Arnold, Nicholas

, professor of divinity at Franeker, was born at Lesna, a city of Poland, Dec. 17, 1618. He was educated in the college of Lesna, particularly under Comenius, and was afterwards created subdeacon to the synod of Ostrorog, at the age of fifteen, and in that quality accompanied Arminius for two years in his visitation of the churches of Poland, after which he was sent to Dantzick, in 1635, and applied himself to the study of eloquence and philosophy. He returned to Poland in 1638, and pursued his divinity studies for about a year, after which he was sent into Podolia to be rector of the school of Jablonow. Having exercised that employment three months, he performed the office of a minister the two following years at a nobleman’s house. As it was observed that his talents might be of great service to the church, it was thought proper that he should visit the most celebrated academies. With this view he set out, in 1641, and after visiting Franeker, Groningen, Leyden, and Utrecht, he came over to England; but unfortunately this purpose was frustrated by the rebellion, which then raged in its utmost violence, and had suspended the literary labours of Oxford and Cambridge. On his return to his own country, he preached with great success and approbation, and in 1651 was chosen to succeed Cocceius as professor of divinity at Franeker, which office he discharged until his death, Oct. 15, 1680, after a long illness, in which he gave many instances of his piety, and resignation to the Divine will. His works are very numerous, and were written principally against the Socinian tenets. Among these Bayle enumerates his “Refutation of the Catechism of the Socinians,” his “Anti-Bidellus,” “Anti-Echardus,” his book “against Brevingius,” his “Apology for Arnesius against Erbermann,” the defender of Bellarmin; “Theological disputes on select subjects,” “Commentary on the Epistle to the Hebrews,” &c. He wrote with learning and spirit, and had a powerful host of enemies to contend with in | Poland, where Socinian opinions were very extensively disseminated. 1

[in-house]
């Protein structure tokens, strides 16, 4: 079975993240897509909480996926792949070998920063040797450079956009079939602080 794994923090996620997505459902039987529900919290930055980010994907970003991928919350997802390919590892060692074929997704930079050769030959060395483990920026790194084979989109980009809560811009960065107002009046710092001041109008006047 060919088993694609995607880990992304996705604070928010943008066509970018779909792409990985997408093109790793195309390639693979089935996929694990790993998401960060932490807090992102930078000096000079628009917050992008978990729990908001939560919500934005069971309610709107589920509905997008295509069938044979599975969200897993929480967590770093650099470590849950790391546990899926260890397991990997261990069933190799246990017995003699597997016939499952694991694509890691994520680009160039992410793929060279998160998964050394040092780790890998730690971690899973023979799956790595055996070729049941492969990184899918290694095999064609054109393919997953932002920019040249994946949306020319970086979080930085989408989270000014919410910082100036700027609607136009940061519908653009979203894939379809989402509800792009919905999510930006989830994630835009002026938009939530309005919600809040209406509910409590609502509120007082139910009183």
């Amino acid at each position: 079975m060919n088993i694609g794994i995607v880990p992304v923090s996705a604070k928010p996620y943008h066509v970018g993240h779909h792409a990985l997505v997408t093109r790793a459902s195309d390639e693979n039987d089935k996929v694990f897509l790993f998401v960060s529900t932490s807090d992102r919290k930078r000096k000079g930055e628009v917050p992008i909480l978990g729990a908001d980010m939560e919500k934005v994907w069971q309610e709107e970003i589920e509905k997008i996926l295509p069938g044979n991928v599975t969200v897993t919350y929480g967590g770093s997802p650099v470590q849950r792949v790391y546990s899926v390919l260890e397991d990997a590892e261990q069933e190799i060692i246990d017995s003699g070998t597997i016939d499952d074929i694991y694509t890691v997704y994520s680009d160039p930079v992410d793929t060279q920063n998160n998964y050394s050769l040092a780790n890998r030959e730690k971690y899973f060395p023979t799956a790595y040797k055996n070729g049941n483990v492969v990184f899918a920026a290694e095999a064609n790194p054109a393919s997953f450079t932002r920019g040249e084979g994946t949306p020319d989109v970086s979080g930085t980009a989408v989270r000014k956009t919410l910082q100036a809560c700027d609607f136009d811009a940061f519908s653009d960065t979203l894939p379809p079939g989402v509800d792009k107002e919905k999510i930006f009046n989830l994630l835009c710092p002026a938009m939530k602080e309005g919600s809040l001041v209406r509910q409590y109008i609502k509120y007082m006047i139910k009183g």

1 Gen. Dict. Biog. Vniverselle,